The Union of Concerned Scientists has every reason to be concerned. On July 29, the New York Times, no less, featured two pieces that raised their hackles. The first – “NRC Lowers Estimate of How Many Would Die in Meltdown” – announced a radical revision of the effects of a nuclear power plant core meltdown.
In past studies, NRC researchers estimated that 60 percent of a reactor core’s cesium inventory could escape. The NRC’s the new estimate is only 1 to 2 percent. The chance of a death from acute radiation exposure within 10 miles is near zero, although some one in five thousand might receive doses high enough to cause fatal cancers later in life. Earlier estimates had this at one in 167.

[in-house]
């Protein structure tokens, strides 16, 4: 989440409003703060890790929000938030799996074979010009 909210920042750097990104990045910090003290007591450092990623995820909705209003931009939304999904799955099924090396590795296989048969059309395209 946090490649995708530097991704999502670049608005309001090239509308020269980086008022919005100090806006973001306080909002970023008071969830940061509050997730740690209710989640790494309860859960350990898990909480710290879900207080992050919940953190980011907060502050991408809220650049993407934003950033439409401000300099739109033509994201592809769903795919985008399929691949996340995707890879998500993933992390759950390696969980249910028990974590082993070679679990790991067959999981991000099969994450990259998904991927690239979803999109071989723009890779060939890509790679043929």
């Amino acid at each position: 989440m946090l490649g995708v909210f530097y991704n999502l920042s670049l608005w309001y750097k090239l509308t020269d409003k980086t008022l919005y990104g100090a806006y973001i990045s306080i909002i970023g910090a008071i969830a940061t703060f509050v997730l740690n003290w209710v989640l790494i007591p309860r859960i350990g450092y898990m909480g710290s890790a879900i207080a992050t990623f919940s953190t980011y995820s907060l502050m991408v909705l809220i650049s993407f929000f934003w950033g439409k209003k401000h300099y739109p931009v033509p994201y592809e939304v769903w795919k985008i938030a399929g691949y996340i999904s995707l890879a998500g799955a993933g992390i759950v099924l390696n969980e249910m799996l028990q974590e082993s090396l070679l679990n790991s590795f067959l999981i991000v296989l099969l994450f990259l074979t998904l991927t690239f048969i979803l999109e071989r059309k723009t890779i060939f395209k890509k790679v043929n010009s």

The second blow came in an op ed in the same edition by the CEO of the Tennessee Valley Authority, entitled “Why We Still Need Nuclear.” In his piece, he concluded: “We believe that nuclear power, developed properly, is not only a promising option, but the best available. Our forecasts for the region’s energy demands by the end of the decade show we will need more base-load electricity — or continuous minimum power — something nuclear plants excel at providing.” In other words: If our customers want reliable electricity, we must use have nuclear power.